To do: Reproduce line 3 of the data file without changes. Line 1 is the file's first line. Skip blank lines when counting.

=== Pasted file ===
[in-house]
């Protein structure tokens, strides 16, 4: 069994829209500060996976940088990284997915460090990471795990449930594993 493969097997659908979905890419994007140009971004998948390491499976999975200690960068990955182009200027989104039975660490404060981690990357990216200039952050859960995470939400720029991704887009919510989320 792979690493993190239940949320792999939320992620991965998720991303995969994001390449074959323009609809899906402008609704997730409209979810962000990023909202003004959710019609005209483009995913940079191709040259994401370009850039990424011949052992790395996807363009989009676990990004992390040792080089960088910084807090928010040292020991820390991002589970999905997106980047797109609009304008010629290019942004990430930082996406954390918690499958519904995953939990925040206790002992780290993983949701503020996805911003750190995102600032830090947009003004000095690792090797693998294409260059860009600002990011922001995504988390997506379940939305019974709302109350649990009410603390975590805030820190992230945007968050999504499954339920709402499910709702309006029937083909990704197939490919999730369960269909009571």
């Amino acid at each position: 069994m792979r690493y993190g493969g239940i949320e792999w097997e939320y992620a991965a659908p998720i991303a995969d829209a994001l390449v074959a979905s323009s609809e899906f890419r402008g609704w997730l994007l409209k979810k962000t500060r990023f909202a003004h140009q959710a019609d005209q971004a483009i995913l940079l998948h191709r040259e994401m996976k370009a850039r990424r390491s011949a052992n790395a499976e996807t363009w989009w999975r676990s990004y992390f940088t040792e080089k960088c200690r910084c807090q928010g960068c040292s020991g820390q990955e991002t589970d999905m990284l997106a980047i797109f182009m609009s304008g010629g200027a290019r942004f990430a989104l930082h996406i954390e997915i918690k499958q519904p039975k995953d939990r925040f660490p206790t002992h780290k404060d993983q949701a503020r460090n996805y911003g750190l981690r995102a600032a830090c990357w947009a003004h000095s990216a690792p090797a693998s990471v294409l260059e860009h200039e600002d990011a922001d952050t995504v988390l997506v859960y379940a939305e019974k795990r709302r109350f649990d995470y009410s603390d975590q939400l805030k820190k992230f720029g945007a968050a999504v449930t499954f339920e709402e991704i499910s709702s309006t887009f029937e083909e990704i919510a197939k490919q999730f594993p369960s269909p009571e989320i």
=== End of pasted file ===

């Amino acid at each position: 069994m792979r690493y993190g493969g239940i949320e792999w097997e939320y992620a991965a659908p998720i991303a995969d829209a994001l390449v074959a979905s323009s609809e899906f890419r402008g609704w997730l994007l409209k979810k962000t500060r990023f909202a003004h140009q959710a019609d005209q971004a483009i995913l940079l998948h191709r040259e994401m996976k370009a850039r990424r390491s011949a052992n790395a499976e996807t363009w989009w999975r676990s990004y992390f940088t040792e080089k960088c200690r910084c807090q928010g960068c040292s020991g820390q990955e991002t589970d999905m990284l997106a980047i797109f182009m609009s304008g010629g200027a290019r942004f990430a989104l930082h996406i954390e997915i918690k499958q519904p039975k995953d939990r925040f660490p206790t002992h780290k404060d993983q949701a503020r460090n996805y911003g750190l981690r995102a600032a830090c990357w947009a003004h000095s990216a690792p090797a693998s990471v294409l260059e860009h200039e600002d990011a922001d952050t995504v988390l997506v859960y379940a939305e019974k795990r709302r109350f649990d995470y009410s603390d975590q939400l805030k820190k992230f720029g945007a968050a999504v449930t499954f339920e709402e991704i499910s709702s309006t887009f029937e083909e990704i919510a197939k490919q999730f594993p369960s269909p009571e989320i």